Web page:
The Cortège

CD: 1983 ENJA ENJ-709022
CD: 2011 ENJA ENJ-9587 2 (digitally remastered)
LP: ORA 309 (altern. cover)
1. It Starts Here
2. Democratie
3. Berlin 16.2.79
4. Erme Estuary
5. Knivshult/Ash Wednesday
6. Ruote Che Girano
7. Piano
8. Lenador
9. July ’79
10. Enfance
11. Cordoba
12. Santarcangelo
13. Kyrie
14. A Hearth Burns
15. Graffitti

Total time 136:28

recorded Wembley March/April 1982
  Mike Westbrook (piano, tuba)
Phil Minton (tp, voc)
Kate Westbrook (tenor horn, bamboo flute, piccolo, voc)
Brian Godding (guitar)
Dave Plews (tp, flh)
Malcolm Griffiths (tb, bass trombone)
Georgie Born (cello)
Guy Barker (tp, flh)
Alan Sinclair (tuba)
Steve Cook (bass guitar)
Dick Pearce (tp, flh)
Dave Powell (tuba)
Dave Barry (dr, perc)
Chris Hunter (as, ss, ts, flute)
Phil Todd (as, ss, ts, cl, alto flute)
Lindsay Cooper (bassoon, oboe, sopranino)
Chris Biscoe (bs, as, ss, alto clarinet, flute)

From the programme of the 1982 Feb. 14th - 28th UK Tour (London, Norwich, Leeds, Sheffiled, Coventry, Telford, Darlington, Nottingham) of "The Cortège"

Not for nothing is jazz called an art of performance. Even the most elaborate jazz compositions evolve through being played, adjusting to the realities of what works best, gaining a new dimension from the exertions of the soloists, moving towards maturity rather than suddenly attaining it. All the finest jazz composers - Ellington, Mingus, Gil Evans, just to pick on three - have worked empirically, learning from how their music sounded on the night, Mike Westbrook belongs within that tradition. And none of his compositions exemplifies it more than The Cortege

At its first performance - at the Bracknell Jazz Festival in the summer of 1979 - The Cortège was considerably shorter than the composition now being toured on the Contemporary Music Network. The order of the pieces was different too, concluding with Phil Minton singing Jerusalem. But that was changed, and other alterations and additions took place as a result of performances at the Edinburgh Festival and in various European cities. Nevertheless, the work seemed to have achieved a definitive form when it was heard at the Roundhouse, London in October, 1980 and broadcast on Radio Three shortly afterwards.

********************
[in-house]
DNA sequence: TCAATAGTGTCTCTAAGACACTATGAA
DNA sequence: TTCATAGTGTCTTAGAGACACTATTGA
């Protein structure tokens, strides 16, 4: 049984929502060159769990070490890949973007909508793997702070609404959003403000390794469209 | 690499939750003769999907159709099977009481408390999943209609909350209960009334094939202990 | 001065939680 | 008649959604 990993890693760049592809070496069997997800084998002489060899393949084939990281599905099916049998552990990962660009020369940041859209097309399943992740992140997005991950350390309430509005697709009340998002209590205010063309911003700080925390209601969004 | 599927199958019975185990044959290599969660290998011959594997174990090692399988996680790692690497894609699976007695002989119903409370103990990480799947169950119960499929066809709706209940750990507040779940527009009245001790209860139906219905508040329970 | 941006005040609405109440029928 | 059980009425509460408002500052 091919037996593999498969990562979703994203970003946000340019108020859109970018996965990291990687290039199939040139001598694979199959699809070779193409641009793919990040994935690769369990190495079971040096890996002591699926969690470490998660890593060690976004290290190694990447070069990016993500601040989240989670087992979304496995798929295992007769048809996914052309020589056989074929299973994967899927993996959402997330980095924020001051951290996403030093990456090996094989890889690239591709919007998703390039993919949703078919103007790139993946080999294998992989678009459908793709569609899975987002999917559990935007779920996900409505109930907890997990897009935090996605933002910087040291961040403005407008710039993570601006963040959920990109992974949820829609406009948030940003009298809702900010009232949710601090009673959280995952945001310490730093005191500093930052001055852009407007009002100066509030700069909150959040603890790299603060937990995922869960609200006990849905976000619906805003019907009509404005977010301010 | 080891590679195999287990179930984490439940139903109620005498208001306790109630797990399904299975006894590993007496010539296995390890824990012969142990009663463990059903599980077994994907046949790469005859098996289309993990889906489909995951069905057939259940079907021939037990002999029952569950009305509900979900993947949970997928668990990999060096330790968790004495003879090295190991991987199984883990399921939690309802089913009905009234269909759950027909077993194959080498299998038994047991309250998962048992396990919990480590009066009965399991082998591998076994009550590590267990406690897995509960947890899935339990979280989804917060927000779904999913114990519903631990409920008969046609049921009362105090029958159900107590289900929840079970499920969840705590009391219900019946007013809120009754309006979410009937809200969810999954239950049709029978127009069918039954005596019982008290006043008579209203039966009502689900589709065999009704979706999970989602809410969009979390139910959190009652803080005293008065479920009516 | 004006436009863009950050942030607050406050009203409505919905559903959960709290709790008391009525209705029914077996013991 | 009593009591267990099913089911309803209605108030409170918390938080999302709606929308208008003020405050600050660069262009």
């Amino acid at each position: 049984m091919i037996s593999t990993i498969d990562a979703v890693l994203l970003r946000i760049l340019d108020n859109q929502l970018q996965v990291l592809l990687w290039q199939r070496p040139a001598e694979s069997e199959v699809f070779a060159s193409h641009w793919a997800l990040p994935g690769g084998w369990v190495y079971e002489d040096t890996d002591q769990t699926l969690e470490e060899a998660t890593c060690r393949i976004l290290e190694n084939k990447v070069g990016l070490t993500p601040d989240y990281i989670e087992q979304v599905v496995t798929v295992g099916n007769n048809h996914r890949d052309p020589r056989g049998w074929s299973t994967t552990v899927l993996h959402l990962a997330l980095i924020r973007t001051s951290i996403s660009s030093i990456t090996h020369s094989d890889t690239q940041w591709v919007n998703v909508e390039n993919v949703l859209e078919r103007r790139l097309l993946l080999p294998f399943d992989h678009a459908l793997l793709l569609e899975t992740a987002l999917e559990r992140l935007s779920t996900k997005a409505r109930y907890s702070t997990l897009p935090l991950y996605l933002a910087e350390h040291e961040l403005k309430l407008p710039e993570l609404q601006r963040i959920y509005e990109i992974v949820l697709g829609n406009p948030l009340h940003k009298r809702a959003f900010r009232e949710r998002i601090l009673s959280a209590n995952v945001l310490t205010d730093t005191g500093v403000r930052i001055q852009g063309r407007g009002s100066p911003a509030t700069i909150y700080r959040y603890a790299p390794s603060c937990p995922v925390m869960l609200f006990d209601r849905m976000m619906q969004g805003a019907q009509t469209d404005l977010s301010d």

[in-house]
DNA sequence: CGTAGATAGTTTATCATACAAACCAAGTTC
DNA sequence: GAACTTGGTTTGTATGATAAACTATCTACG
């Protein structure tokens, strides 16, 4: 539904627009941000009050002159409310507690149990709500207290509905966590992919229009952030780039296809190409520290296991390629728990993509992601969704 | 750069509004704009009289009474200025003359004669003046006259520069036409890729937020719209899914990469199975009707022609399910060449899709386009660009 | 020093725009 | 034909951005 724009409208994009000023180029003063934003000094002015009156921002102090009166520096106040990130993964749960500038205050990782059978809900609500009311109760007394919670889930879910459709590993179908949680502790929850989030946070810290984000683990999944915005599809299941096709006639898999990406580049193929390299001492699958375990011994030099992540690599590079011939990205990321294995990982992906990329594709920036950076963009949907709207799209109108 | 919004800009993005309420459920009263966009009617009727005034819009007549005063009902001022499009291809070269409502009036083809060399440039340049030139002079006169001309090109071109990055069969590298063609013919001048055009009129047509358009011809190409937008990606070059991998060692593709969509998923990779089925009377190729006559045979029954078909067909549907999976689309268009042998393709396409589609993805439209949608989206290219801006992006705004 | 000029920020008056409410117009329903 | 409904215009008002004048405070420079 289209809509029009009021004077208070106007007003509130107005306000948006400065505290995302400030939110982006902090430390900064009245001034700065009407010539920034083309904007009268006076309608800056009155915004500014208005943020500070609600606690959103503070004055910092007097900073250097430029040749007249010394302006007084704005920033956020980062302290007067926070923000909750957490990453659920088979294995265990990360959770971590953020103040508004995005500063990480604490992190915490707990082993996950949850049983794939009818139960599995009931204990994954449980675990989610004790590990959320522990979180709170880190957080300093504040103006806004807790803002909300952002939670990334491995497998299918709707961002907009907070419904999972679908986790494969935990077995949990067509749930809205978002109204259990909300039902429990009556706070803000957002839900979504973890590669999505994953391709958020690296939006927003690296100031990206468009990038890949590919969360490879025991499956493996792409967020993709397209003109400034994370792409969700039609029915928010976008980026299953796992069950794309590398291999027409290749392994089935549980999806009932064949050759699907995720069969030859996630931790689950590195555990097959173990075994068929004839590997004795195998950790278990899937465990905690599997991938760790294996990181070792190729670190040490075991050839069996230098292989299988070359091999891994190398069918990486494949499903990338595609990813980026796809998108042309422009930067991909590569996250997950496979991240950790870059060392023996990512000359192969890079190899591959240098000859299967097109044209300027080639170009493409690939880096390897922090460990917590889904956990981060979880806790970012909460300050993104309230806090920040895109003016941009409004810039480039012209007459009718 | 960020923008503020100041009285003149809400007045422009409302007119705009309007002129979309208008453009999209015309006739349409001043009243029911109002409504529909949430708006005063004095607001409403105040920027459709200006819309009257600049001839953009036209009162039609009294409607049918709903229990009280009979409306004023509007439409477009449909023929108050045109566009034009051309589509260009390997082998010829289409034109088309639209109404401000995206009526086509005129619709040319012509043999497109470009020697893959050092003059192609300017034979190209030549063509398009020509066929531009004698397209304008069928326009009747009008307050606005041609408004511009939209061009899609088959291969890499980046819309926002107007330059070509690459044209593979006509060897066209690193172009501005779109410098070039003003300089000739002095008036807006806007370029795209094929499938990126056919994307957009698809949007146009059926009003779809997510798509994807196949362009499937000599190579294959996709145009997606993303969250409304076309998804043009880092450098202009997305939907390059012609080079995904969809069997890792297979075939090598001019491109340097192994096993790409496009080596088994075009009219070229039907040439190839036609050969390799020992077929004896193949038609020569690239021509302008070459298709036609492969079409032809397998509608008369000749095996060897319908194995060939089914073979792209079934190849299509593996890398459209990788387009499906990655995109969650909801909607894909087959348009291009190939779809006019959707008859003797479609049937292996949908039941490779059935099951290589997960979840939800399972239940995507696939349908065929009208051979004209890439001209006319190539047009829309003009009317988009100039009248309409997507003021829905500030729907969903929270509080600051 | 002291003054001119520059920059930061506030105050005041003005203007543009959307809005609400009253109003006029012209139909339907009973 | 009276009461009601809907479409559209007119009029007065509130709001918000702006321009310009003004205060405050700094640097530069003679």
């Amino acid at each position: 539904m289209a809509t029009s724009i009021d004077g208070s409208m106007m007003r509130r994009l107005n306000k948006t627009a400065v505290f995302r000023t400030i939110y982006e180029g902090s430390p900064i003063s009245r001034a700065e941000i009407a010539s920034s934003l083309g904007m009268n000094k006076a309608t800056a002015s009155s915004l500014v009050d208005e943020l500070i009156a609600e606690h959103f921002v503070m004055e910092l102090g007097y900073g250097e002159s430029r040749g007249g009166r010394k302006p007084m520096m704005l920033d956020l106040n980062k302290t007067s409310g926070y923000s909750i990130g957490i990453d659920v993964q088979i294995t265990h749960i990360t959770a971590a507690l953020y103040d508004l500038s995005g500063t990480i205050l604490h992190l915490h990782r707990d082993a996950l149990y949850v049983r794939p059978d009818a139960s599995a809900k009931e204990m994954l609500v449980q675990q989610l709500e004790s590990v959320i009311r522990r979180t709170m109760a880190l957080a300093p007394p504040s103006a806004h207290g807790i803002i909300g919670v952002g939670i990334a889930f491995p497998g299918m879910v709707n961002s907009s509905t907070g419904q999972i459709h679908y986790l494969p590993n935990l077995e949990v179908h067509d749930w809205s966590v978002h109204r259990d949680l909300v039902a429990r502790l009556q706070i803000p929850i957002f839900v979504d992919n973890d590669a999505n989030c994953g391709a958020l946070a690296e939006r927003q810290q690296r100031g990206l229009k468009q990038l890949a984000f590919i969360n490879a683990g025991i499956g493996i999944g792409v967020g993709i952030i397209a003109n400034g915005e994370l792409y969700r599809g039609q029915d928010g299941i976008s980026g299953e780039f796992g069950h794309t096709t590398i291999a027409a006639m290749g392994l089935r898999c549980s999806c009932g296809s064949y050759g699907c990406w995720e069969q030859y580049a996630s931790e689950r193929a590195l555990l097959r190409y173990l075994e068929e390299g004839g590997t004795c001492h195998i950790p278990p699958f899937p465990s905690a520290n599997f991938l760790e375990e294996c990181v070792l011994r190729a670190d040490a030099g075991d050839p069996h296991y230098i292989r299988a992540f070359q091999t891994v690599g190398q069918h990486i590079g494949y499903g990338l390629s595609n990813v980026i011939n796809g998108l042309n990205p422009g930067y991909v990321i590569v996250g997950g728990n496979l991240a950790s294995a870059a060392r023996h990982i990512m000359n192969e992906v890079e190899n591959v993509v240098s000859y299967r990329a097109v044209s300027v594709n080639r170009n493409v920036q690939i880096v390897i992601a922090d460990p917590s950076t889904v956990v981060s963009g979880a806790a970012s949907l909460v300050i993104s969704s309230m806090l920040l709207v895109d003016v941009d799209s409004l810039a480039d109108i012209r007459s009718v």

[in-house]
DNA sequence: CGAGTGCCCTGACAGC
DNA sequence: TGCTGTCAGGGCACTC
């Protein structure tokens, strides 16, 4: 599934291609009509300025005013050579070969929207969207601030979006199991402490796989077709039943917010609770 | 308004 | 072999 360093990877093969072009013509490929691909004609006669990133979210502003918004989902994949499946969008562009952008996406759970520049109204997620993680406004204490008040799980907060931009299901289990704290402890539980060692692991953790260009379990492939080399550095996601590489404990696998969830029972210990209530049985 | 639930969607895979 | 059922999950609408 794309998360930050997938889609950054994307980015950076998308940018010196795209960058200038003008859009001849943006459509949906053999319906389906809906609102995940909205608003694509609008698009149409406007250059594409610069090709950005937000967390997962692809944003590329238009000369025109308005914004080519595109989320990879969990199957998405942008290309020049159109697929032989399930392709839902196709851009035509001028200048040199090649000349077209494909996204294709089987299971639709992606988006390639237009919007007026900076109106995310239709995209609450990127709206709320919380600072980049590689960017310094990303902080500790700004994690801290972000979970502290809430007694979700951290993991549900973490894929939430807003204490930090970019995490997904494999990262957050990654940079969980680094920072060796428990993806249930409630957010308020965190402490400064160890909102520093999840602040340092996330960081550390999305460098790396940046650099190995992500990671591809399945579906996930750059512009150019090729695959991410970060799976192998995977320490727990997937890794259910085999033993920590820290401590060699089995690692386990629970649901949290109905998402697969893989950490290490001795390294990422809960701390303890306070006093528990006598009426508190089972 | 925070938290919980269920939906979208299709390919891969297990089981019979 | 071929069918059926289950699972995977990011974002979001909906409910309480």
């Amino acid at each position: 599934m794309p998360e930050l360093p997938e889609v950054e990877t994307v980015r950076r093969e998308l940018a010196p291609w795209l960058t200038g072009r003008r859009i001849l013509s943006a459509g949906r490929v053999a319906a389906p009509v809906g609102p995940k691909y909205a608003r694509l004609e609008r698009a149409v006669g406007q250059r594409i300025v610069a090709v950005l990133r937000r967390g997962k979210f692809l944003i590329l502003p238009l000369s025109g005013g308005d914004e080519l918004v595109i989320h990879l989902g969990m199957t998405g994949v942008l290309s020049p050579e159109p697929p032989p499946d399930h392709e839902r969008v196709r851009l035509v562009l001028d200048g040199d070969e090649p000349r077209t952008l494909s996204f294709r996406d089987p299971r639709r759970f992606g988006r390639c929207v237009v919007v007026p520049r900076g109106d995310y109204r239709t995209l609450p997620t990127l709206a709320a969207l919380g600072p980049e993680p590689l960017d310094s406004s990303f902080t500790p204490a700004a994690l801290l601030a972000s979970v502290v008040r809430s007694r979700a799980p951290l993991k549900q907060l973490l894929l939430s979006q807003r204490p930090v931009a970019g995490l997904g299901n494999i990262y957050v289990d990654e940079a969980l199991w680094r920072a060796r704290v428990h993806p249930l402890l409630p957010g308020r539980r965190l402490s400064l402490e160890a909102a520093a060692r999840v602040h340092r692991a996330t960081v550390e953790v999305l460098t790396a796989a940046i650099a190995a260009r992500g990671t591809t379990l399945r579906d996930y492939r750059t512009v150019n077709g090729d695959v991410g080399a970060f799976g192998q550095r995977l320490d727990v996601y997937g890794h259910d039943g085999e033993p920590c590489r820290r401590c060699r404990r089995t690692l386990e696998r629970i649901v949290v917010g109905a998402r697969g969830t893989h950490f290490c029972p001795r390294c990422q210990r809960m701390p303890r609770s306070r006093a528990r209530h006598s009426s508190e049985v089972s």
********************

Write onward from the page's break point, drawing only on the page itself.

Yet during the 15 months since The Cortège was last performed in public, Mike Westbrook has been reconsidering it. Anybody familiar with

those earlier performances will notice the inclusion of three new sectons: Erme Estuary (dedicated to Westbrook’s father, who died in February, 1981), Kyrie and A Hearth Burns. These additions have not been made just for the sake of featuring a soloist or developing a bright new idea, both perfectly honourable reasons under normal circumstances, but because Mike Westbrook believes they help to define more clearly the overall shape of the composition, its structure more tightly integrated - and certainly far more ambitious in scope - than any of his earlier works, as well as emphasizing the underlying theme, mixing the sacred with the profane, juxtaposing solemnity and high jinks.

It is apt that this tour should lake place during the month which sees the celebration of James Joyce’s centenary. Not because Joyce’s literary techniques and Westbrook’s composing methods have very much in common, but because Joyce built his final, larger than art book around that elemental ritual, the Irish wake. Its combining of the tragic and the comic, the trivial and the cosmological, has a lot to do with what lies behind and within The Cortège. The music is not programmatic. No logical connections can be made between the various songs and sequences. Nevertheless, the work expresses more than the sum of its several episodes. And it is, in any case, the first part of what will ultimately be a trilogy

Metaphors can either obscure or clarify - and this is true for the artist as well as his audience.

When Mike Westbook chose "The Cortège" as his title he knew he would be writing a piece that mirrored - partly in words, partly in music - what might be styled a trilogy or trinity of themes, Life, Death and Life after Death. He could, he realised, draw upon one of the earliest of jazz traditions, the funeral music of New Orleans (the bands played the dirge, Flee As A Bird, on the way to the burying ground, the ribald Didn’t He Ramble on the way back). But in suggesting a procession The Cortege also implied a context, seen by Westbook as a wall against which that procession moves, a wall that is changed by history. a surface for the slogan and statement of the moment.

Graffiti is the title applied to the closing section. yet that concept permeates the whole of the composition, reflecting the variousness of life. The songs and poems were selected by Westbrook and his wife, Kate, the majority of them in languages other than English, yet all European, simply because that is the culture - the Afro-American one always excepted - of which Westbrook has first-hand experience and understanding. The moods range from the solemn to the outrageous, the stance is sometimes ironic, sometimes boldly emotional, but those extremes should surprise nobody with any experience of the paradoxical process of being alive.

Charles Fox

see also scans from the programme >>>